He then put two of the sixes together and built the 4.5-litre flat-12 used in the mighty 917 sports car, which brought Porsche great success at Le Mans and later in CanAm, with the engine being turbocharged.

Porsche's knowledge of turbocharging was quickly transferred to road cars with the first 911 Turbo appearing in 1973 and it was the turbo expertise that attracted McLaren to fund the Porsche-designed and manufactured 80-degree TAG V6 turbo engines, which dominated F1 in the early 1980s, winning 25 victories in 68 races and taking three Drivers’ championships and two Constructors’ titles. The basic power unit weighed just 145kg, which was far lighter than other V6s in F1 at the time.

The McLaren-Porsche alliance in F1 ended in 1987 but Mezger was soon working on a V12 engine which he wanted Porsche to use for the new 3.5-litre normally-aspirated F1 regulations. The decision was taken to go ahead and early in 1990 Porsche signed a four-year deal with the Footwork Arrows team, with the new 3512 engine to be introduced in 1991.

The idea was to effectively put two V6s together but the resulting engine was late arriving, was too big, too heavy (180kg), not very powerful and very unreliable. The Ferrari V12 weighed 139kg. There were also problems installing the engine in the car, which needed to be redesigned. Alex Caffi and Michele Alboreto struggled with the engine for just six races before abandoning the programme and switching to Ford DFRs. Mezger had already started work on a new V10 engine for 1992 but after Footwork cancelled the contract at the end of that year, Porsche found itself with an F1 engine and no-one wanting to use it.

Mezger retired in 1994, at the age of 65.

His V10 engine would be used for a planned LMP1 project in 2000, known as the LMP2000 but this was called off in the middle of 1999 and the engine was then put into the Porsche Carrera GT supercar, a production car, of which 1,270 were built.

Mezger will turn 90 later this year…


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#1192 Rad-oh-yeah?

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Posted 09 March 2019 - 01:58



Fascinating F1 Facts: 98


Motor racing has a way of creating fairytales which propel people much further than they could possibly imagine. Chris Murphy grew up in Bolton in Lancashire, a former mill town close to Manchester, where the economy was in a sorry state by the 1970s.


His father was a truck driver and while Chris was mad about cars and motorbikes. Buildinghis own motorcycle when he was 15, he left school a year later with a few O levels and not much else. He went to work as a draftsman, designing industrial shutter doors. It was not exciting enough for the youngster and he quit and went to work in a local garage, spending the next couple of years repairing cars, fixing bodywork and doing resprays.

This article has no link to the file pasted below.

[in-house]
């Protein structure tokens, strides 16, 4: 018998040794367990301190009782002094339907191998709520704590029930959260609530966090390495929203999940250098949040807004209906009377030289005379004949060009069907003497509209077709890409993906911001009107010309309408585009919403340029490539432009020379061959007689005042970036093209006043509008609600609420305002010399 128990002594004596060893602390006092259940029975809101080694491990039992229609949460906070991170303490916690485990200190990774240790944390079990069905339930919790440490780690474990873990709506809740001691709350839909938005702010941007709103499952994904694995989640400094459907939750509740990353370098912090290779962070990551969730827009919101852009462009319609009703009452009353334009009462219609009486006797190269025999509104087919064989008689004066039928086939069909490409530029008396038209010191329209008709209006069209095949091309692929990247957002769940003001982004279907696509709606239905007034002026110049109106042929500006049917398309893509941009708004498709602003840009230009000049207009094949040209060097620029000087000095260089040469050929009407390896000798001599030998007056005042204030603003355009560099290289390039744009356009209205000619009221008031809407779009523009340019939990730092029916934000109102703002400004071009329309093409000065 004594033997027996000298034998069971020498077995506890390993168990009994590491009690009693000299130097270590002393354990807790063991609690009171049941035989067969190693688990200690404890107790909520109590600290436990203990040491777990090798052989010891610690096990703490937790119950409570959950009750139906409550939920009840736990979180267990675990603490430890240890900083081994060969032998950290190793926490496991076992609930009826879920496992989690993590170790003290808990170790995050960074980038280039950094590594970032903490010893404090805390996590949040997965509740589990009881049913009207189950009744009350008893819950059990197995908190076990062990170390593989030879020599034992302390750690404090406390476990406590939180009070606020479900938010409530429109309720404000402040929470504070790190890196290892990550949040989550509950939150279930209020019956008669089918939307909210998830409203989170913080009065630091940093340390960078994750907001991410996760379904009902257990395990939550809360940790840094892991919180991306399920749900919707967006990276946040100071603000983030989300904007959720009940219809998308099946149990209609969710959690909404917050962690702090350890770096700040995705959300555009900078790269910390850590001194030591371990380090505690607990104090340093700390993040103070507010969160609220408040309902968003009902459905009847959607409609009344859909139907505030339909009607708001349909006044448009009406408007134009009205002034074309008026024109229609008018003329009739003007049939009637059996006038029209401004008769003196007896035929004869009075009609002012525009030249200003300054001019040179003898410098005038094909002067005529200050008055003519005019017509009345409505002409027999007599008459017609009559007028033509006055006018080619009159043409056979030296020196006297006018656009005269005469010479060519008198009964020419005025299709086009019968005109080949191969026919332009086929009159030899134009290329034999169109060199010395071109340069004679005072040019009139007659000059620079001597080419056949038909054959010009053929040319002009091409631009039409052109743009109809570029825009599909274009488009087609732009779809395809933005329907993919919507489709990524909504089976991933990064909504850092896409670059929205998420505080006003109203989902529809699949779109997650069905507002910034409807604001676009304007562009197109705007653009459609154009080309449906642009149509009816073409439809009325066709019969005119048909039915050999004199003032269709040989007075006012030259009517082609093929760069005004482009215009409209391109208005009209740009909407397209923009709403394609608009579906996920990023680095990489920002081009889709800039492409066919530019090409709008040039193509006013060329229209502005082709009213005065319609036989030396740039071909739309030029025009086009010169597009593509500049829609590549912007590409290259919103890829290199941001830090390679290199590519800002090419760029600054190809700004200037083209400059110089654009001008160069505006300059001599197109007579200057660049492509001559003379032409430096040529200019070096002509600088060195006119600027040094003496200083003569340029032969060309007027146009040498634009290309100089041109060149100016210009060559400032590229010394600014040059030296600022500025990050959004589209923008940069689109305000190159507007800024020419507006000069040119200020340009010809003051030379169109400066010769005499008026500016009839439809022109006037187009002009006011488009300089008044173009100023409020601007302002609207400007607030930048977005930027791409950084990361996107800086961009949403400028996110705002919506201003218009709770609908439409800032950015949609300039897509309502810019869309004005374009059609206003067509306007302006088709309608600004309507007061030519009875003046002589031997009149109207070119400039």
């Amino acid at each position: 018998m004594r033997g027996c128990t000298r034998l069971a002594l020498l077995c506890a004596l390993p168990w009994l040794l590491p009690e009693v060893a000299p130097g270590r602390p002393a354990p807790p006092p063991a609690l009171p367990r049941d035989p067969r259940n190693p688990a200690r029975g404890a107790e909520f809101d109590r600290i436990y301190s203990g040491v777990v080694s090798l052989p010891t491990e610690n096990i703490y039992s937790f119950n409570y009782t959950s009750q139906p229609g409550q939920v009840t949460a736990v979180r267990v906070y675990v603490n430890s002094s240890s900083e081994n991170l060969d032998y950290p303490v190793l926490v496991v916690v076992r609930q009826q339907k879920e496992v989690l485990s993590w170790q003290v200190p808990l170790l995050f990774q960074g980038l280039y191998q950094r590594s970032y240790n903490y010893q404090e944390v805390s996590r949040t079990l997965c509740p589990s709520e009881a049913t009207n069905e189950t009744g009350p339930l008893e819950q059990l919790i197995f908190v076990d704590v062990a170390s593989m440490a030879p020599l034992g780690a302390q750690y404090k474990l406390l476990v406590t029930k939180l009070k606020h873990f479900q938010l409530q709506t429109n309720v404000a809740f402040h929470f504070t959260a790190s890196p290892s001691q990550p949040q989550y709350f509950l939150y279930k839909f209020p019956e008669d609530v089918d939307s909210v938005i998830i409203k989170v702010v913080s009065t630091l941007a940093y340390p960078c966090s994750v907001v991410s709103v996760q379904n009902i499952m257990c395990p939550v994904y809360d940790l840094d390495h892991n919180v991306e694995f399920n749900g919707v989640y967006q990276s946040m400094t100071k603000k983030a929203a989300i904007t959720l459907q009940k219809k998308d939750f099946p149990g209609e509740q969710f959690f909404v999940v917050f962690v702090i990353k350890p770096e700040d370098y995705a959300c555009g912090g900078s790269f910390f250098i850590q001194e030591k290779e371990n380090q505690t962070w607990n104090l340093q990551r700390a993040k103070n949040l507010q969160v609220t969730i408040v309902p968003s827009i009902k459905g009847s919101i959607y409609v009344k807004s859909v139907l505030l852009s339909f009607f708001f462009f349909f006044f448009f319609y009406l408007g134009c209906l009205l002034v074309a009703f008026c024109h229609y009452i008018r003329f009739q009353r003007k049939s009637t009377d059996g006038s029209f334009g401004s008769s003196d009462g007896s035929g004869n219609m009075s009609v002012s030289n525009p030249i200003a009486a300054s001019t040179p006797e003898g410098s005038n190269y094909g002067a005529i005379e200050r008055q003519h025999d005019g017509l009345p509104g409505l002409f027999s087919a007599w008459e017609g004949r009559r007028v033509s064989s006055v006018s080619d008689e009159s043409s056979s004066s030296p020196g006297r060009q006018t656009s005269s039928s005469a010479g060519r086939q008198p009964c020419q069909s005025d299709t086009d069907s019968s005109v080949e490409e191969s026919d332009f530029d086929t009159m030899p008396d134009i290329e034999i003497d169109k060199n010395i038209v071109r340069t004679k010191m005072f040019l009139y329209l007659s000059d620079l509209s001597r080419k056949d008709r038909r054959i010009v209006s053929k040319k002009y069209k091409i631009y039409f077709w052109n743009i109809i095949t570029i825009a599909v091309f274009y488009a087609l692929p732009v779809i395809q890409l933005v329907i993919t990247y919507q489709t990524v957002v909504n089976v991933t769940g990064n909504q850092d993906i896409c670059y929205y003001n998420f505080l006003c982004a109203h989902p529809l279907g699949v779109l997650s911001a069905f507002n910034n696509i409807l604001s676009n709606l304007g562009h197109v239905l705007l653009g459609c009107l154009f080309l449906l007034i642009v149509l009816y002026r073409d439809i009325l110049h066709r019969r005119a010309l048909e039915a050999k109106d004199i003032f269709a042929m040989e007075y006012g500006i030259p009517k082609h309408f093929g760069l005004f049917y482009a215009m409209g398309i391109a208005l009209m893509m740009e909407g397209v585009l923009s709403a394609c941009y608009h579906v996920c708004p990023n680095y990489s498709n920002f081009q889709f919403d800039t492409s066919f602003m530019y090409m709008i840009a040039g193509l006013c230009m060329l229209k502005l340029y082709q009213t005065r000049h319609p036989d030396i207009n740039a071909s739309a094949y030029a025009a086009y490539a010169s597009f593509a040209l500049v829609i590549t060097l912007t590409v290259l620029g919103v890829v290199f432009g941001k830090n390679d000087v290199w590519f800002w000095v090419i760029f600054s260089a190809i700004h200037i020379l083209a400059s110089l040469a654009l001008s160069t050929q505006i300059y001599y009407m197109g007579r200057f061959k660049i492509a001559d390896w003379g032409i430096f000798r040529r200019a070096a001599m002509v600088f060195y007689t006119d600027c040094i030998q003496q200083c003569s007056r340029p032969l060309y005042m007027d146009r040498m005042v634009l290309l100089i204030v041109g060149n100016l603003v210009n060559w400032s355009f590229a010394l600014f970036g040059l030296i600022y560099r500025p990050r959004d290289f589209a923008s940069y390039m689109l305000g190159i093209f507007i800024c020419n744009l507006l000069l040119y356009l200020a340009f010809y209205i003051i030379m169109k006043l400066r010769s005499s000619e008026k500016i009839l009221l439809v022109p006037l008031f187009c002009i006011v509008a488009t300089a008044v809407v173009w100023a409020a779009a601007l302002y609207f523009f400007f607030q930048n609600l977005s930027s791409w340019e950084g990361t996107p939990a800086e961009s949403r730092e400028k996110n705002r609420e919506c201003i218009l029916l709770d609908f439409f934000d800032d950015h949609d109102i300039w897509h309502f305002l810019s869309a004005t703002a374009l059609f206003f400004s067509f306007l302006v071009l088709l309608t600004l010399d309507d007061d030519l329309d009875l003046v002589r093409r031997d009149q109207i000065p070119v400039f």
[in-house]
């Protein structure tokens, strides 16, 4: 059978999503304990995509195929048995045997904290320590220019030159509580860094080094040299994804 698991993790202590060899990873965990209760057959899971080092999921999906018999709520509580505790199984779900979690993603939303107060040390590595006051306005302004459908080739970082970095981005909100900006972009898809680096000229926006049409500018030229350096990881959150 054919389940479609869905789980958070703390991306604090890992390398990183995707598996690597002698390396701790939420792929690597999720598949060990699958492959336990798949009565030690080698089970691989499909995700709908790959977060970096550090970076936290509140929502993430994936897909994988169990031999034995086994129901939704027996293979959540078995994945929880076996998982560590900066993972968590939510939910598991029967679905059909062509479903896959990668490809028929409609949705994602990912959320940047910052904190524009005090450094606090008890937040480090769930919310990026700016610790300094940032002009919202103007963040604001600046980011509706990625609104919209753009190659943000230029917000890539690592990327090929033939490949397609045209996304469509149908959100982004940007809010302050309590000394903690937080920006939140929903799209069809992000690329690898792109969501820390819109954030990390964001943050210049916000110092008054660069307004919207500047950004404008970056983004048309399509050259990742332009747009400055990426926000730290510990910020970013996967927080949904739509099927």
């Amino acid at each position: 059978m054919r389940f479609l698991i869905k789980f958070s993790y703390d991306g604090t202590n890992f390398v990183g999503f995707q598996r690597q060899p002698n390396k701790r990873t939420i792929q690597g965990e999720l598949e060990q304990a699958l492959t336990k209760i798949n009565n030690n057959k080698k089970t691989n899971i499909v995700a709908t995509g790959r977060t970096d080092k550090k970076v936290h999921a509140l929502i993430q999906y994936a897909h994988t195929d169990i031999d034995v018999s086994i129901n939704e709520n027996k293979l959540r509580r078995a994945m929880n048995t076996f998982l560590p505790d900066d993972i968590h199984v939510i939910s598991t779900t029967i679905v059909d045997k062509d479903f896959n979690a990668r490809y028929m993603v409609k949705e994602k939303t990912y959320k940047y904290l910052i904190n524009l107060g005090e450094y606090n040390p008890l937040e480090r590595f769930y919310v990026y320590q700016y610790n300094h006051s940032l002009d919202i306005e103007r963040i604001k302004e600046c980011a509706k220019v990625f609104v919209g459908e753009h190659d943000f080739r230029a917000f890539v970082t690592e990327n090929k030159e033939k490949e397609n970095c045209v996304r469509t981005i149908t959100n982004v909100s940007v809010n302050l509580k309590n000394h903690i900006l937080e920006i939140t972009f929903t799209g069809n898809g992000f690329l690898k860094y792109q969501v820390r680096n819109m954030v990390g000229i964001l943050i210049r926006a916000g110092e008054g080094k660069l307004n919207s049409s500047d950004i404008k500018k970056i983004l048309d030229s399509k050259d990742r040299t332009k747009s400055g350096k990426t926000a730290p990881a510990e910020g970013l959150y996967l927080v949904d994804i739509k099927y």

He tried to get a job at Chevron Cars, the racing car manufacturer which operated from an old mill in the town, but the company was in trouble and not hiring. So he went to Germany and worked as a door-to-door insurance salesman, trying to sell policies to the British forces based over there at that time.

He ended up back at the drawing office. Bored, he decided to try racing himself but this ended when he had a huge end-over-end crash at Cadwell Park. So he went back to being a mechanic again, working in Formula Ford until there was a chance to work at Maurer, the German Formula 2 car, owned by Willi Maurer, who was also the owner of the Berlin-based "Mampe" liqueur company, who had somehow ended up with much of the team based in the old Chevron works, because team manager Paul Owens would only agree to work for Maurer if the team was near his home.

Murphy began travelling to Formula 2 races and helping the designer Paul Brown to make parts. This led to experiments with carbon fibre composite and soon Murphy's job had expanded to include being a draftsman, van driver, composite laminator and storeman. The team lasted only until the end of 1983 and then the group in Bolton began working on a project for Armstrong motorcycles before Brown went off to RK Technologies, a carbon fibre manufacturer, based in Inverness in Scotland. Murphy soon followed and worked on a series of interesting composite projects, notably tennis rackets and electric guitars. They were also asked to design mortar launchers and even machine pistols but RK shut the project down as it was clearly rather dodgy.

It was then that Murphy met Bob Fearnley who asked him to design a CanAm based around an March 82C Indycar. The result was the RK-March 847 which was raced in the US by Jim Crawford.

Brown had by then moved to Zakspeed to design the team's first F1 car and he soon called in Murphy to help. Ford then asked Zakspeed to design a composite IMSA GTP car and Murphy looked after that until Brown quit and Erich Zakowksi asked Chris to design the 1987 Zakspeed F1 car. There was no money but through the driver Christian Danner, Murphy met Ralph Bellamy who had designed the Larrousse Lola that year. As a result Murphy joined Lola in 1988 to help build the new car. Bellamy soon departed and for 1989 Murphy was told to design the Lola-Lamborghini F1 car. The 1990 car would give the Larrousse team sixth in the Constructors' Championship.